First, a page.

EKU Faculty and Staff Scholarship


Responsiveness and internal validity of common patient-reported outcome measures following total shoulder arthroplasty

Author ORCID Identifier

Aaron SciasciaORCID iD iconhttps://orcid.org/0000-0002-5518-4615


Exercise and Sport Science

Document Type


Publication Date



The Constant-Murley (Constant) score, Western Ontario Osteoarthritis of the Shoulder (WOOS) index, American Shoulder and Elbow Surgeons (ASES) score, and Single Assessment Numeric Evaluation (SANE) score are commonly used to assess patient-reported function following shoulder surgery. However, psychometric properties for these tools are mostly unknown for patients with primary glenohumeral arthritis who have undergone anatomic total shoulder arthroplasty (TSA). The purposes of this study were to (1) compare the responsiveness and internal validity between the 4 patient-reported outcomes (PROs) and (2) identify PRO score values associated with patient satisfaction after TSA. A total of 234 primary TSAs were performed for primary glenohumeral osteoarthritis with a 2-year or greater follow-up. The Constant score, WOOS index, ASES score, SANE score, and patient satisfaction were assessed preoperatively and 2 to 5 years postoperatively. Effect sizes, standardized response means, and relative efficiency were calculated to determine responsiveness, and internal validity was determined via the presence of floor and/or ceiling effects. Receiver operator characteristic (ROC) curves were constructed to identify the minimum outcome score that could correctly identify a satisfied patient. At final follow-up, 88% of patients were satisfied. The PROs had large effect sizes and standardized response means (≥0.83). The minimum score that most correctly identified a patient as satisfied was 78 for ASES score, 18 for WOOS index, 73 for Constant score, and 58 for SANE score. However, the ASES score, WOOS index, and SANE score had marked postoperative ceiling effects, whereas the Constant score was the most responsive and internally valid tool. These results suggest that the Constant score should serve as the primary PRO for patients with primary glenohumeral arthritis, whereas the WOOS index, ASES score, and SANE score could be supplementary assessments.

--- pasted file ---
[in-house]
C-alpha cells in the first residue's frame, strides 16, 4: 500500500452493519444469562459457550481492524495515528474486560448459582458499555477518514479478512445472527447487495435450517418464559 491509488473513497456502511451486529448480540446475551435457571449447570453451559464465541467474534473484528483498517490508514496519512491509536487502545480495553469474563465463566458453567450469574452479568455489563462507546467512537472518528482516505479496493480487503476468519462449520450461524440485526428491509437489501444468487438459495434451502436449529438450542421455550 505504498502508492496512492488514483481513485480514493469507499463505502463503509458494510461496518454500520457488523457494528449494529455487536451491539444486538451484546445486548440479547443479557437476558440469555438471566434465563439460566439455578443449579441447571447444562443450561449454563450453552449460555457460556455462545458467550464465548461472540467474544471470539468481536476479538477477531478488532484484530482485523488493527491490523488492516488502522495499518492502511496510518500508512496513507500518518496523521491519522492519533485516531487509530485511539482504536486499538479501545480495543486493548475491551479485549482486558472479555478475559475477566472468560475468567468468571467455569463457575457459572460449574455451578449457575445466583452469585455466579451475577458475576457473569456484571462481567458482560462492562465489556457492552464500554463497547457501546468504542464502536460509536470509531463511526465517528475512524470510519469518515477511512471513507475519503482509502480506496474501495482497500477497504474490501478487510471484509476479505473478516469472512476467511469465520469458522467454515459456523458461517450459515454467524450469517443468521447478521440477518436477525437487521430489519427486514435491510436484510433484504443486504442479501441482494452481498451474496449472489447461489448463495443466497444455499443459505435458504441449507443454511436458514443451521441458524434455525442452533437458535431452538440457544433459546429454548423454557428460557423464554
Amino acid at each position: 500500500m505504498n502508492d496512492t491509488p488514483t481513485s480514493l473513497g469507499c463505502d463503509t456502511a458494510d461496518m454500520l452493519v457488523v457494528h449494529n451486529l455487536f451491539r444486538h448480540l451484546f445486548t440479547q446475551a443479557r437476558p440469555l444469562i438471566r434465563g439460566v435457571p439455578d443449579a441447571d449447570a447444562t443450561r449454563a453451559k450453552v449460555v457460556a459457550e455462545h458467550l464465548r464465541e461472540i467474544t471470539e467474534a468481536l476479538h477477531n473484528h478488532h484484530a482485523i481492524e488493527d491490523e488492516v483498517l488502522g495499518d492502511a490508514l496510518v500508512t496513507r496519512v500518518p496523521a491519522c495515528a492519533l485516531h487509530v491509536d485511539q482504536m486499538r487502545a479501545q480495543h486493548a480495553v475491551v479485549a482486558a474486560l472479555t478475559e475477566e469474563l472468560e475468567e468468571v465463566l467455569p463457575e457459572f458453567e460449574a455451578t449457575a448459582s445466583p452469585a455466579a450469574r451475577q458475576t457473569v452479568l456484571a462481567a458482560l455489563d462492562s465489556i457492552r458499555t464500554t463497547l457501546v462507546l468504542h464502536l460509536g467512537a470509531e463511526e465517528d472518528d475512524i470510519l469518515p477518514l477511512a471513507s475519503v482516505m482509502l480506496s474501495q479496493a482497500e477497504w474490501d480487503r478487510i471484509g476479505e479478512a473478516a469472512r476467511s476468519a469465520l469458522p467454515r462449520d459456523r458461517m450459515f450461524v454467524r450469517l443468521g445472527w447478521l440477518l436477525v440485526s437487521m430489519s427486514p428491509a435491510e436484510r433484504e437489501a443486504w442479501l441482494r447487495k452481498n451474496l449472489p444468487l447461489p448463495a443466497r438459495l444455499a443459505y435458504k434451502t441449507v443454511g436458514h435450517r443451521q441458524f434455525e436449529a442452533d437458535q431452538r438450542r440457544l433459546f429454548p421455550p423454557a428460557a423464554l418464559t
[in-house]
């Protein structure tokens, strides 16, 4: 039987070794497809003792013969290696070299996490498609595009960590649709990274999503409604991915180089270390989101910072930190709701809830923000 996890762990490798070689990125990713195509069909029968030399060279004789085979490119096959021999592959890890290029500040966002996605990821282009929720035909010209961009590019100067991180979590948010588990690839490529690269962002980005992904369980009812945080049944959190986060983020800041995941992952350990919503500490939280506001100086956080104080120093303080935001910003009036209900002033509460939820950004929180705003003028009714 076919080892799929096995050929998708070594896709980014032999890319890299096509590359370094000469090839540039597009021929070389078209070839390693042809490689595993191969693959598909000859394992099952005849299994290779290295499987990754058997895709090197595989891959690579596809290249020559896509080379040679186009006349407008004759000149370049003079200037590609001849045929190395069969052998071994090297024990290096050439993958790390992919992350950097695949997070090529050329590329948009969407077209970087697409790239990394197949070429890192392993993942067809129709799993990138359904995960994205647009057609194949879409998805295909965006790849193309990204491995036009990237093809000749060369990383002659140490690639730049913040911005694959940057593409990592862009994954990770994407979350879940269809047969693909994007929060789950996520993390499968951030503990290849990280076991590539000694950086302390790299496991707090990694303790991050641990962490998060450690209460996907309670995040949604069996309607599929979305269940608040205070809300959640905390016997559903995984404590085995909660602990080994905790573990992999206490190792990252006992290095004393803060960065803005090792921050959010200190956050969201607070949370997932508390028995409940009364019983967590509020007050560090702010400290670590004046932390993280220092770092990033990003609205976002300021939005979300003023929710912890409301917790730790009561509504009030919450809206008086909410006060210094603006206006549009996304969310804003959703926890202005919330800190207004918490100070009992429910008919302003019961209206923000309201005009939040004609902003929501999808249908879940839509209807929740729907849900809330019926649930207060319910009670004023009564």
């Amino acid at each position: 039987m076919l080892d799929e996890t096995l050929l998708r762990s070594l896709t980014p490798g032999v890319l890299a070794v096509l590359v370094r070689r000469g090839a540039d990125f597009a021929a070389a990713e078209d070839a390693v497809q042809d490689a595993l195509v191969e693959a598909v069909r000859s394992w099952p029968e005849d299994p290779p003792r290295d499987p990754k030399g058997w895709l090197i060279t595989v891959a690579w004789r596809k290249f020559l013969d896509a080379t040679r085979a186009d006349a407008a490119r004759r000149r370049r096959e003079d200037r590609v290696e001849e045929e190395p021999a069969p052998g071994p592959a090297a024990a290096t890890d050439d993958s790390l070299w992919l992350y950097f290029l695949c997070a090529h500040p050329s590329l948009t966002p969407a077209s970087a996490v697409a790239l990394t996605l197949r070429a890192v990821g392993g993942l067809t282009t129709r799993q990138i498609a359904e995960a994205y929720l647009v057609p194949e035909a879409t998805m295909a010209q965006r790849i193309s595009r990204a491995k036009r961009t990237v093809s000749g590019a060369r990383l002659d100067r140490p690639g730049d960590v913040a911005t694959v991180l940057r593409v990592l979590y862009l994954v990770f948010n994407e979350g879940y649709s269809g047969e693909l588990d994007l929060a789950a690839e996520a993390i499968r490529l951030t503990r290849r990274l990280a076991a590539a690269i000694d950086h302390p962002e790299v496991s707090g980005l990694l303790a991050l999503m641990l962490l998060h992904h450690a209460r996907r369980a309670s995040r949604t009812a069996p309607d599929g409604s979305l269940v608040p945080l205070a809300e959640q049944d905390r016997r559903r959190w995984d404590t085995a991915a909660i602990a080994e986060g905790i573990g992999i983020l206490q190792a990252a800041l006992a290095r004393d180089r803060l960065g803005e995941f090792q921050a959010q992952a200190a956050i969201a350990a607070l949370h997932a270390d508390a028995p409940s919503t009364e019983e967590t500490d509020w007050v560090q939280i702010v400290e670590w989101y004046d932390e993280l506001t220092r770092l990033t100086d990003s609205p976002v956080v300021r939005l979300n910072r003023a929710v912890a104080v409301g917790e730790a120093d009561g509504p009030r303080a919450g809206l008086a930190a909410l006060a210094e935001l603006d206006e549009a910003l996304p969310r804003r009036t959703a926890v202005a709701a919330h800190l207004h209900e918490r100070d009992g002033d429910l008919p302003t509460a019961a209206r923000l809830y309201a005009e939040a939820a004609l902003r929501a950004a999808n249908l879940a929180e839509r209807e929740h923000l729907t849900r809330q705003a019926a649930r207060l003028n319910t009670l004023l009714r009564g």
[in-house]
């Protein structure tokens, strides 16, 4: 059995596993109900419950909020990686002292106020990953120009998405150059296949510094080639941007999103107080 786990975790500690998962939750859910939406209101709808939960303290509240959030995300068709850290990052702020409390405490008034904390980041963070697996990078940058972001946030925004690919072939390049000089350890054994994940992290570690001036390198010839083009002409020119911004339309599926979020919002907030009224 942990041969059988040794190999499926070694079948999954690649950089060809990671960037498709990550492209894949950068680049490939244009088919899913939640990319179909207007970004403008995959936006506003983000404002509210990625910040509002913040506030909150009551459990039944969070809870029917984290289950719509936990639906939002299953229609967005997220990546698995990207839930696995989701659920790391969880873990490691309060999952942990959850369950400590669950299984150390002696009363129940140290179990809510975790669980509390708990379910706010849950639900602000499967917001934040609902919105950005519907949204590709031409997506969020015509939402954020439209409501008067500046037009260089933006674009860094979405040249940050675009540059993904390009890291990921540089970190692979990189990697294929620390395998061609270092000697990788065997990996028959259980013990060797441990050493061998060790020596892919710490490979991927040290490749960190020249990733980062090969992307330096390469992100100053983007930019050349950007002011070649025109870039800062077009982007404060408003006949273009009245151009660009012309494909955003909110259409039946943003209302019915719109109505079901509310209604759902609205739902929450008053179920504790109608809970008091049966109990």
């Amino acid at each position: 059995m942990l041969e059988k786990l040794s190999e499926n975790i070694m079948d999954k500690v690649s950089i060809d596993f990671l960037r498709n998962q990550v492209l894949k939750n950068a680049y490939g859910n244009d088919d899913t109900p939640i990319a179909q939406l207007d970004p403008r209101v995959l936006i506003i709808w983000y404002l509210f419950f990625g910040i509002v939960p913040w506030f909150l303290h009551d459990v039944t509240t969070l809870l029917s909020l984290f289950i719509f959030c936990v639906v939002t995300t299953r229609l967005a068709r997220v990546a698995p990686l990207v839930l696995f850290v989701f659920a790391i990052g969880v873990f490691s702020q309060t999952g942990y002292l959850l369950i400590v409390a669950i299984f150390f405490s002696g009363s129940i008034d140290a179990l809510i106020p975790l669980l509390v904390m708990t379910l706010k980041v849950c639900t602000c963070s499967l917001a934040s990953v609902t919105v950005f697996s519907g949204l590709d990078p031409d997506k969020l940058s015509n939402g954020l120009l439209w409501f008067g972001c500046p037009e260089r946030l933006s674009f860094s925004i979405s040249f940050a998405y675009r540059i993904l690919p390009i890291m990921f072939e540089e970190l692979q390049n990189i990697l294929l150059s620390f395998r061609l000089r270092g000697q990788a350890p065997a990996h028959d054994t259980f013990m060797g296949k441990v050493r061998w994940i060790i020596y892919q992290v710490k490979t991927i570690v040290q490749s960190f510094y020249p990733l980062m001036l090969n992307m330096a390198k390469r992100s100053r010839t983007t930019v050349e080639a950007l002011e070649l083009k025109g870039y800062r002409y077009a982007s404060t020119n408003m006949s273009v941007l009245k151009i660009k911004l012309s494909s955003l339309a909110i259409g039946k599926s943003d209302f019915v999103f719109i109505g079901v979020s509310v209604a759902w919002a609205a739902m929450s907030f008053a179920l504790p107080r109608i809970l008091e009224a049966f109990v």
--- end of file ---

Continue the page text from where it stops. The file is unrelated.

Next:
Journal Title


This document is currently not available here.